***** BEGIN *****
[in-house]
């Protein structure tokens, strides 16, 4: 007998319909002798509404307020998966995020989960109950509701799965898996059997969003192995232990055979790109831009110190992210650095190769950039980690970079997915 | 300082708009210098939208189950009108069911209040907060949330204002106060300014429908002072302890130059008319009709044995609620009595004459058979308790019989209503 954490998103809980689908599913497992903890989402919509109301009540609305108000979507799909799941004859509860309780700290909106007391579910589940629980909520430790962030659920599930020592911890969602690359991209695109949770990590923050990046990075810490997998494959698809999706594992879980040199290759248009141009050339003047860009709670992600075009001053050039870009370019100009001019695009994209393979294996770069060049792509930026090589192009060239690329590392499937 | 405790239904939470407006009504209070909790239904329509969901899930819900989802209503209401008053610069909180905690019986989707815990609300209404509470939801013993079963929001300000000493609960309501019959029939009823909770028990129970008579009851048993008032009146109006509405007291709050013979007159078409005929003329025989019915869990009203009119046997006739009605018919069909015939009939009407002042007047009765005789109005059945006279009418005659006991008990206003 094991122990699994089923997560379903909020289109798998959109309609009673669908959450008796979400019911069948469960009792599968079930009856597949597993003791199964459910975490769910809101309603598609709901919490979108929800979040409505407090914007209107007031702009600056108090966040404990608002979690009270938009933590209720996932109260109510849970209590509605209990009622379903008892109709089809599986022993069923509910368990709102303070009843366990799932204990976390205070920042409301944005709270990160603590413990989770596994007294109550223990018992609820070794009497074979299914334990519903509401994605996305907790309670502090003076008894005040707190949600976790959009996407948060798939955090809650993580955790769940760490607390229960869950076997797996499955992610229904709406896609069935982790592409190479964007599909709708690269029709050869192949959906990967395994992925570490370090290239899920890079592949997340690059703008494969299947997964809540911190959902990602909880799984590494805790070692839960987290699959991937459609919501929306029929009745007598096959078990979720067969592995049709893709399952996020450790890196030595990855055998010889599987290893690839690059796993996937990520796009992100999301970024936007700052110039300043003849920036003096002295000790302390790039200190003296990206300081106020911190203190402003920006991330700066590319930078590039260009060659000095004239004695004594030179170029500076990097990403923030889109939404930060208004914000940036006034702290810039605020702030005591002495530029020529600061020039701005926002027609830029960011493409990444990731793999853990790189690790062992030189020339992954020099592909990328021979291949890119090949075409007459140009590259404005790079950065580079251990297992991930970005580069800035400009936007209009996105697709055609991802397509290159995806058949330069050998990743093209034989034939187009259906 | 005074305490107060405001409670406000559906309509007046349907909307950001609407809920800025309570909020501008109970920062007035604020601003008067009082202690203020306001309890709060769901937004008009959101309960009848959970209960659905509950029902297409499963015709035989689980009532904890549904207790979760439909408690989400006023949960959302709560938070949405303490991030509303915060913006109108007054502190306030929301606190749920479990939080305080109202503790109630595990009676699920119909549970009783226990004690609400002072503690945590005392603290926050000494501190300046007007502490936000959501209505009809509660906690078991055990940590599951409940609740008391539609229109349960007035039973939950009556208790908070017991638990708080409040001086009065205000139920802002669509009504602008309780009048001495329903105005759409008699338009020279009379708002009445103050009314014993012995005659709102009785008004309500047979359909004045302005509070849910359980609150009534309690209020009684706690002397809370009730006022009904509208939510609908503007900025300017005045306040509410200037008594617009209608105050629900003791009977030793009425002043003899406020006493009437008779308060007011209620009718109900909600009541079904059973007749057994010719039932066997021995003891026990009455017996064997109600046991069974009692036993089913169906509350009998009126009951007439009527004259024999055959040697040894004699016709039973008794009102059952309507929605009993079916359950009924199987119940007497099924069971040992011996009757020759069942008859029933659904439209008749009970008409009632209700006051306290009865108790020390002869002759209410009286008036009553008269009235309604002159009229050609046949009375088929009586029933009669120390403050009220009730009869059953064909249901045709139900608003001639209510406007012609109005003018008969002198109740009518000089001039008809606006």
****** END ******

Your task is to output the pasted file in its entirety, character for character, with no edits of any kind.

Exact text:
[in-house]
């Protein structure tokens, strides 16, 4: 007998319909002798509404307020998966995020989960109950509701799965898996059997969003192995232990055979790109831009110190992210650095190769950039980690970079997915 | 300082708009210098939208189950009108069911209040907060949330204002106060300014429908002072302890130059008319009709044995609620009595004459058979308790019989209503 954490998103809980689908599913497992903890989402919509109301009540609305108000979507799909799941004859509860309780700290909106007391579910589940629980909520430790962030659920599930020592911890969602690359991209695109949770990590923050990046990075810490997998494959698809999706594992879980040199290759248009141009050339003047860009709670992600075009001053050039870009370019100009001019695009994209393979294996770069060049792509930026090589192009060239690329590392499937 | 405790239904939470407006009504209070909790239904329509969901899930819900989802209503209401008053610069909180905690019986989707815990609300209404509470939801013993079963929001300000000493609960309501019959029939009823909770028990129970008579009851048993008032009146109006509405007291709050013979007159078409005929003329025989019915869990009203009119046997006739009605018919069909015939009939009407002042007047009765005789109005059945006279009418005659006991008990206003 094991122990699994089923997560379903909020289109798998959109309609009673669908959450008796979400019911069948469960009792599968079930009856597949597993003791199964459910975490769910809101309603598609709901919490979108929800979040409505407090914007209107007031702009600056108090966040404990608002979690009270938009933590209720996932109260109510849970209590509605209990009622379903008892109709089809599986022993069923509910368990709102303070009843366990799932204990976390205070920042409301944005709270990160603590413990989770596994007294109550223990018992609820070794009497074979299914334990519903509401994605996305907790309670502090003076008894005040707190949600976790959009996407948060798939955090809650993580955790769940760490607390229960869950076997797996499955992610229904709406896609069935982790592409190479964007599909709708690269029709050869192949959906990967395994992925570490370090290239899920890079592949997340690059703008494969299947997964809540911190959902990602909880799984590494805790070692839960987290699959991937459609919501929306029929009745007598096959078990979720067969592995049709893709399952996020450790890196030595990855055998010889599987290893690839690059796993996937990520796009992100999301970024936007700052110039300043003849920036003096002295000790302390790039200190003296990206300081106020911190203190402003920006991330700066590319930078590039260009060659000095004239004695004594030179170029500076990097990403923030889109939404930060208004914000940036006034702290810039605020702030005591002495530029020529600061020039701005926002027609830029960011493409990444990731793999853990790189690790062992030189020339992954020099592909990328021979291949890119090949075409007459140009590259404005790079950065580079251990297992991930970005580069800035400009936007209009996105697709055609991802397509290159995806058949330069050998990743093209034989034939187009259906 | 005074305490107060405001409670406000559906309509007046349907909307950001609407809920800025309570909020501008109970920062007035604020601003008067009082202690203020306001309890709060769901937004008009959101309960009848959970209960659905509950029902297409499963015709035989689980009532904890549904207790979760439909408690989400006023949960959302709560938070949405303490991030509303915060913006109108007054502190306030929301606190749920479990939080305080109202503790109630595990009676699920119909549970009783226990004690609400002072503690945590005392603290926050000494501190300046007007502490936000959501209505009809509660906690078991055990940590599951409940609740008391539609229109349960007035039973939950009556208790908070017991638990708080409040001086009065205000139920802002669509009504602008309780009048001495329903105005759409008699338009020279009379708002009445103050009314014993012995005659709102009785008004309500047979359909004045302005509070849910359980609150009534309690209020009684706690002397809370009730006022009904509208939510609908503007900025300017005045306040509410200037008594617009209608105050629900003791009977030793009425002043003899406020006493009437008779308060007011209620009718109900909600009541079904059973007749057994010719039932066997021995003891026990009455017996064997109600046991069974009692036993089913169906509350009998009126009951007439009527004259024999055959040697040894004699016709039973008794009102059952309507929605009993079916359950009924199987119940007497099924069971040992011996009757020759069942008859029933659904439209008749009970008409009632209700006051306290009865108790020390002869002759209410009286008036009553008269009235309604002159009229050609046949009375088929009586029933009669120390403050009220009730009869059953064909249901045709139900608003001639209510406007012609109005003018008969002198109740009518000089001039008809606006």